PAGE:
Triathlon Magazine Canada



Olivier Forest

In just over four years as a triathlete Olivier Forest has made some impressive inroads in the sport. The 20-year-old TroisRivie­res native has represente­d Canada at American cup events both as a junior and elite. Determined to spend some time training “Kenyan style” Forest travelled to Kenya last year to see how his idols in the running world trained. The trip seems to have inspired him to take up long-distance racing himself.

First of all, how did you start triathlon? OLIVIER FOREST: I decided to start training a little bit when I was 15. My friend and classmate Pavlos Antoniades always inspired me with his discipline and his abilities, both at school and in sport, so I decided to start competing. I started working with Isabelle Gagnon, but now Pascal Dufresne is coaching me. I started from scratch; I couldn’t swim and had never cycled. It was complicate­d at first, but I liked it!

Last year you trained in Kenya for a period of several weeks. First of all, why Kenya? Second, how was your experience there? I decided to fly to Kenya because most of the people who inspire me are Kenyan runners. What I really appreciate about them is that they are people who give themselves all the means necessary to succeed, and they work very hard. The depth is incredible. I was in the small village of Iten, which is about a fifth the size of Trois-Rivières. Everyone runs and would easily be among the best here in Canada.

While I was there I had the chance to see Eliud Kipchoge, who has set the world record twice in the marathon and was the first man to run the distance in under two hours. I also saw Mo Farah, who was there for a training camp.

I think what I enjoyed the most was living with the athletes from the French team and the other people who were in training at the Bob Tahri Center.

Unfortunat­ely, before I left, I tore a muscle, so I couldn’t run as much as I wanted, but I still cycled on a makeshift bike.

What did you learn from your experience in Kenya? Have you changed the way you train since then? I don’t really think it changed the way I trained, but when I started triathlon I was having fun, I wasn’t trying to think too much, and I was pushing as hard as I could. My time in Kenya reminded me that training is supposed to be something simple, and there are no secrets.

This year will be your first year in long-distance triathlon. What are your expectatio­ns and how have you changed your training to meet this new challenge? I think this type of distance suits me really well, because I am better at endurance racing and I don’t mind training alone.

Soon, I’ll start to do more specific training for the distance and will practise my timetrial position on the bike – that’s still not comfortabl­e for me. I don’t really have any expectatio­ns, but I do want to be competitiv­e.

How was 2020 for you? How did you stay motivated? In 2020 I regained the passion I had for the sport that I had lost a little over the previous two years. I will always remember the Quebec triathlon training camp in Florida in 2017 when I had just started. I was lucky enough to be surrounded by several good athletes who inspire me, Alexis Lepage, for example, and got to train with them. I came out with a lot of tips and advice, and I had so much fun at the camp. I remember thinking that the sport is great because it brings a lot of passionate people together.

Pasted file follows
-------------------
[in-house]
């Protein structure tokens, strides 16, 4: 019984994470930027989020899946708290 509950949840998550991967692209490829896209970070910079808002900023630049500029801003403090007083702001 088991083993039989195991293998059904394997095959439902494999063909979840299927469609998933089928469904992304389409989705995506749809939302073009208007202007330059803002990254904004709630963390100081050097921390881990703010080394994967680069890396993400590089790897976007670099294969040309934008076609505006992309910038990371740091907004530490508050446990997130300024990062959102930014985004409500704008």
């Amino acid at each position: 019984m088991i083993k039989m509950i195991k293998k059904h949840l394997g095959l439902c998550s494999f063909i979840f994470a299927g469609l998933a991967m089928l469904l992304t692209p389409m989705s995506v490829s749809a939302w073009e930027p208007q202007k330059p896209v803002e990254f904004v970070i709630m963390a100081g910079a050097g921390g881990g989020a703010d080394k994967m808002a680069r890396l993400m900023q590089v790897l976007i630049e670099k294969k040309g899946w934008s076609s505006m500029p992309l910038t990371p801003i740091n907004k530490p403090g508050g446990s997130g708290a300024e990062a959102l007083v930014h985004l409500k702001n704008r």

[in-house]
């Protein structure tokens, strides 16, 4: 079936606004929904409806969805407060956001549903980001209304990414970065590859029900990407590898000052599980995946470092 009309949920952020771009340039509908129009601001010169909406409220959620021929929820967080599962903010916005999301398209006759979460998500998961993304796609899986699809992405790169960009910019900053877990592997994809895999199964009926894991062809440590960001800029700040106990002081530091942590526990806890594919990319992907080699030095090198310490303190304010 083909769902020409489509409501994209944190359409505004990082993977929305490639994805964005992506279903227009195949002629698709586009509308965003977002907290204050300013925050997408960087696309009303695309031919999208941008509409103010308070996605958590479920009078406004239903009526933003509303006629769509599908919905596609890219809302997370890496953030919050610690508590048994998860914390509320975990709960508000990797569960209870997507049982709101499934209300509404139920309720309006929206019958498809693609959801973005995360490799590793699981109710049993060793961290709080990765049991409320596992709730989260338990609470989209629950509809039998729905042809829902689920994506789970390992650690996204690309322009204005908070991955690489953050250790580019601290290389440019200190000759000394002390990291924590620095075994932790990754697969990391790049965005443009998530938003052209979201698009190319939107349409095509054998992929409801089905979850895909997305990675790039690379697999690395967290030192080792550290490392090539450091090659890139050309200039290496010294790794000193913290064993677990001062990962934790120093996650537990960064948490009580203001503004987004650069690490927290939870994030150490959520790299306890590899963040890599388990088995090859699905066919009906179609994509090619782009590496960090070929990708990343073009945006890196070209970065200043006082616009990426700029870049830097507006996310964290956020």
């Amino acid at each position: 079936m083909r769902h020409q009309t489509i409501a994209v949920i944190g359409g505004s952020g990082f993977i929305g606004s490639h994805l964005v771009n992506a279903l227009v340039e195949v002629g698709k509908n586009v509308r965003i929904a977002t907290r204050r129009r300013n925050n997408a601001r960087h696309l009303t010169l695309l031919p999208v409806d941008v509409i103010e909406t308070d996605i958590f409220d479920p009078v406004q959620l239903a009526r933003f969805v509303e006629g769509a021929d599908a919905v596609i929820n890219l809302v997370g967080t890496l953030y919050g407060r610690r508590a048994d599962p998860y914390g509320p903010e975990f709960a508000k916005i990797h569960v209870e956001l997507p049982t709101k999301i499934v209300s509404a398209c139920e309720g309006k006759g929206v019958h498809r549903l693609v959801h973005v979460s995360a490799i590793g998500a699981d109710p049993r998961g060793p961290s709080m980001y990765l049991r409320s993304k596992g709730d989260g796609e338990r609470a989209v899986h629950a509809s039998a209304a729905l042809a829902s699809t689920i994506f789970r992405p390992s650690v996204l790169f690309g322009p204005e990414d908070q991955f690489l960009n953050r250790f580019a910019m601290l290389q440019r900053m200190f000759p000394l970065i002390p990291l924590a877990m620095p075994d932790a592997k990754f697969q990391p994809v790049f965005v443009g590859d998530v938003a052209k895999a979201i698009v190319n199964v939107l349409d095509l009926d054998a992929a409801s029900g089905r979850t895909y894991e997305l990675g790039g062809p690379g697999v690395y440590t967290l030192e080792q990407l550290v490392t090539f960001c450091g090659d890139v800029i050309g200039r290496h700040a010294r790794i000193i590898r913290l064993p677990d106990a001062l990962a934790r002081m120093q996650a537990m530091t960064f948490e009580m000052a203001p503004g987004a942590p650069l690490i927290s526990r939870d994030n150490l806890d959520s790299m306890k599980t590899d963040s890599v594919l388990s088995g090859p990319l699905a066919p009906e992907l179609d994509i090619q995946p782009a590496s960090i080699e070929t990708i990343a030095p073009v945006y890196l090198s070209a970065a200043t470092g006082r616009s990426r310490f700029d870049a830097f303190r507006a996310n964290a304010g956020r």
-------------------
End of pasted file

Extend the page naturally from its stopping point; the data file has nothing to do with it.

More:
So in 2020, I feel like I returned to “simplicity” and stayed discipline­d, training hard and loving what I do. Of course I would have liked to compete, but I think that’s what I needed to continue as an athlete.

Describe a typical training day. These days I do a lot of cycling, because, since October, I’ve had a stress fracture in my shin. Since then Pascal and I have taken the opportunit­y to develop my cycling skills. For three months, I have made lots of progress. I’ve been doing 15 to 16 hours on the bike minimum. So, for me, a typical day would be either a two- to three-hour easy bike, followed by a strength and cross-country skiing session, or an intense bike workout for two to three hours.

Do you have any tips or advice for people who have trouble training all winter, especially on how to make indoor cycling more fun (or at least less boring!)? My friend Pavlos helped me discover Zwift – time goes by quickly on it because you’re focused on what you’re doing and it’s more engaging. Sometimes, even in summer, I would rather do my sessions on it than go outside.

There are also races on Zwift. Triathlon Québec has organized a series of races during these difficult times, and even if it is not like real competitio­ns, it keeps me motivated.

Also, I’d also say that it is better both mentally and physically to train a little all year rather than try to hit big training blocks.

What triathlons do you want to take part in 2021, and do you have medium- and long-term performanc­e goals? I’m currently planning my season, but my plan is to compete as a pro.

Antoine Jolicoeur Desroches is a profession­al triathlete and freelance journalist.

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